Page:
Tips on Riding

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By Tristan Cowie

Editor’s note: Tristan Cowie may just be the most well-rounded rider in the area. The guy can manual through a pump track, line up at a UCI pro cross race, pedal a century, and smash rocks with the best of them. He is a former Brevard College collegiate national champion, taking individual titles and the overall omnium his senior year. That title is reserved for the rider who places the best in downhill, short track, cross-country and dual slalom. While still focused on his own racing, Tristan now helps other athletes as a coach at Carmichael Training Systems right here in Brevard. In that role, clients not only look to him for direction in their performance, but set up as well.

Tristan’s Road/Gravel Bike and Riding Tips

Brevard and the surrounding area have miles of beautiful roads and trails. Having a comfortable, confident and safe set up on your bike is crucial to enjoying what this area has to offer.  Cycling is a sport of repetition.  With increased fitness and strength, the rides grow longer and more difficult. These tips and tricks will insure that the bike works consistently, operates safely, and provides miles of comfortable riding.

1. TIRE SELECTION/PRESSURE – Having properly inflated tires and good quality rubber will add more smooth miles to the weekly bank. Investing in an accurate pressure gauge and checking your tires before every ride decreases the chance of getting a flat tire on a remote road with little or no cell phone coverage.

2. NAVIGATION – Garmin and Wahoo are two leading producers for GPS cycling computers. Loading some terrain maps in your computer will even allow you to check for alternate routes during the ride. A short cut home in the rain? Yes, please!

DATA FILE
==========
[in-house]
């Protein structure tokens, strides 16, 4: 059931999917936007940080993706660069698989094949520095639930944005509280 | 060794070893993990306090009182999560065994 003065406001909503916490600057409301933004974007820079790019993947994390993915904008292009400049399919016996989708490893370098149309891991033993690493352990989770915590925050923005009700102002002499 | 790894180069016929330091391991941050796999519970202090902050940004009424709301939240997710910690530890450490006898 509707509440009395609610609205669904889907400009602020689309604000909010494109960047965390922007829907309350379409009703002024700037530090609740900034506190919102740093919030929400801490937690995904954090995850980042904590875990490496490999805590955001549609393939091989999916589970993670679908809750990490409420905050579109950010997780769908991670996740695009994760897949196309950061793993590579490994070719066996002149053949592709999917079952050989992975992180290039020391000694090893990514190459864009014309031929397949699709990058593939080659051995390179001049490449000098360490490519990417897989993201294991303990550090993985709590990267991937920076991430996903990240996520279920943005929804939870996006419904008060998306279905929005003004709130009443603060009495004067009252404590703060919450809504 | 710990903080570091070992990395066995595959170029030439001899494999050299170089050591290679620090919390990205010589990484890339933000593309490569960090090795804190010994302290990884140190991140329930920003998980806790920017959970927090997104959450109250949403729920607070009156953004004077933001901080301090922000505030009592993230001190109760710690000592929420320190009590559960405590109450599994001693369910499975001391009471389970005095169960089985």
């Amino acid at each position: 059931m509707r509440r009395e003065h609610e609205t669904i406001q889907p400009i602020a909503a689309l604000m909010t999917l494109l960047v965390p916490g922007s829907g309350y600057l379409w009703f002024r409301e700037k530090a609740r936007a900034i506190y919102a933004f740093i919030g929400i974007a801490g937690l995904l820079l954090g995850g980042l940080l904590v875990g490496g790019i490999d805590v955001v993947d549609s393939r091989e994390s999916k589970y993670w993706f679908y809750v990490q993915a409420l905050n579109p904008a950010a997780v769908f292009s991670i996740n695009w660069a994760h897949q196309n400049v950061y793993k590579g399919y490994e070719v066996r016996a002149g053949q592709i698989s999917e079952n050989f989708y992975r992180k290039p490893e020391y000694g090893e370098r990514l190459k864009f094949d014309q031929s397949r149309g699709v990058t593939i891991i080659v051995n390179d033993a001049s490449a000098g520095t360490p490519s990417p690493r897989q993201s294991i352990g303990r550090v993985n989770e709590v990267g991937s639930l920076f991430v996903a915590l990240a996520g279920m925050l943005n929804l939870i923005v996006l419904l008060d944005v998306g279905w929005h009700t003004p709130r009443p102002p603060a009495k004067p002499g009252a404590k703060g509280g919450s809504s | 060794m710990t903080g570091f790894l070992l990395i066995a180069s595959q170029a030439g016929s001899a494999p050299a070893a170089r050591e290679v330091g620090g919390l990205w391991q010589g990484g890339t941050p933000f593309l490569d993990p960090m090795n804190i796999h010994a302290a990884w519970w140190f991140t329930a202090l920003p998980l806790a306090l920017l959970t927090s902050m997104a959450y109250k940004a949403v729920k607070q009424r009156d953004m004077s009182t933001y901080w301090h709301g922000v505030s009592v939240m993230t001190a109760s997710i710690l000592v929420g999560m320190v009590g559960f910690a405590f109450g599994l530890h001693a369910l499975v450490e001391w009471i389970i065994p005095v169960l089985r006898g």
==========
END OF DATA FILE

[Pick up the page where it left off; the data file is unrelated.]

3. SPARES – Always be prepared. Carrying plenty of tubes and tools to fix small issues is a must for safe riding. Riding on the road increases your radius away from the car or home more than a mountain bike, making it more difficult to return quickly.

4. COCK PIT SETUP– Road and gravel roads are much smoother compared to mountain bike trials. There is less moving and adjusting your body weight over the bike so slight issues in bike fit will be uncovered more quickly. Getting a proper bike set up is a must if you plan on doing moderate to serious riding.

5. BOTTLE CAGES – A small but important item. If you start to dabble in gravel riding, not having properly secured bottles will be a constant headache. Halfway through a ride and realizing you don’t have any more water since the water bottles popped out? Not fun. Leave the lightweight, flimsy carbon cages at home.

Tristan’s Mountain Bike and Riding Tips

1. COCKPIT SETUP – The handlebars, brake levers and shifters make up the bike’s cockpit or steering wheel. Having all of these items positioned correctly is important for the safe operation of the bicycle. Handlebars come in different widths and selecting a wider bar will slow the steering of the bike. A wider bar will make it more stable at speed and increase the leverage of the handlebar, making it easier to direct the bike and helping to relax the upper body. Relaxing means saving energy to use later on in the ride!.

2. TIRE SELECTION – Pisgah, Bracken Mountain and DuPont are home to roots and rocks. A high-quality tire will aid in puncture resistance, improve the grip and traction, and provide more confidence in technical sections on the trail. A wider tire, something like a 2.3 or 2.4-inch tire, will also help the tire roll over roots and is less likely to fall into small gaps between rocks.

3. SUSPENSION -Having properly adjusted suspension allows your bike to work more efficiently. The bike will gain traction on the trail and allow you to ride more smoothly with less effort. Suspension adjusting can be a daunting prospect for most riders, but practice being familiar with how to set air pressure and tweak basic settings. The local bike shops are great places to start this process.

4. WATER – Always, always, always bring enough water. Camelbacks and storage solutions such as the Specialized Swat Bib or Race Face Stash help you carry water without adding bulk. Taking a minute to plan out linking locations of running water will ensure you are always close to a water source if there is an emergency.

5. SPARES – Mountain bikes ride on rough terrain. Mishaps and broken parts are very likely. Taking a trail-side maintenance class at a local shop will help you with a makeshift repair and get you out of the woods. Be comfortable changing a tube, repairing a snapped chain and adjusting a broken derailleur.

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